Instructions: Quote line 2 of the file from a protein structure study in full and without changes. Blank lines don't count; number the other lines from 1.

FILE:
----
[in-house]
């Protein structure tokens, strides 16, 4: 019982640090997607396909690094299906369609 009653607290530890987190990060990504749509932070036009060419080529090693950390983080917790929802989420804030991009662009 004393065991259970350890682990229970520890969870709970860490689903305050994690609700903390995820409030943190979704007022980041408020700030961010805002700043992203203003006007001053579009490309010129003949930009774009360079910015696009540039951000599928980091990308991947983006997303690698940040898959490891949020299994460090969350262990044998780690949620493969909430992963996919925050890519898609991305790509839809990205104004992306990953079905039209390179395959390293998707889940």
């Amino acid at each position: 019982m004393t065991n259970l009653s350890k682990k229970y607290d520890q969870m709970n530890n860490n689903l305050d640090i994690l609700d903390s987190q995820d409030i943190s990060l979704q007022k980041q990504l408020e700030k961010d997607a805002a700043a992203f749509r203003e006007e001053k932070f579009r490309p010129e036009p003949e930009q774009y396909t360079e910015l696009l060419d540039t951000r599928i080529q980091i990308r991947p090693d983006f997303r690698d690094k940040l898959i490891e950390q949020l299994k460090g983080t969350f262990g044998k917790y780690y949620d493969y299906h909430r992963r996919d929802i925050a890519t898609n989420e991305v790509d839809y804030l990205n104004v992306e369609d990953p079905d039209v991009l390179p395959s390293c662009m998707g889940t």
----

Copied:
């Protein structure tokens, strides 16, 4: 019982640090997607396909690094299906369609 009653607290530890987190990060990504749509932070036009060419080529090693950390983080917790929802989420804030991009662009 004393065991259970350890682990229970520890969870709970860490689903305050994690609700903390995820409030943190979704007022980041408020700030961010805002700043992203203003006007001053579009490309010129003949930009774009360079910015696009540039951000599928980091990308991947983006997303690698940040898959490891949020299994460090969350262990044998780690949620493969909430992963996919925050890519898609991305790509839809990205104004992306990953079905039209390179395959390293998707889940």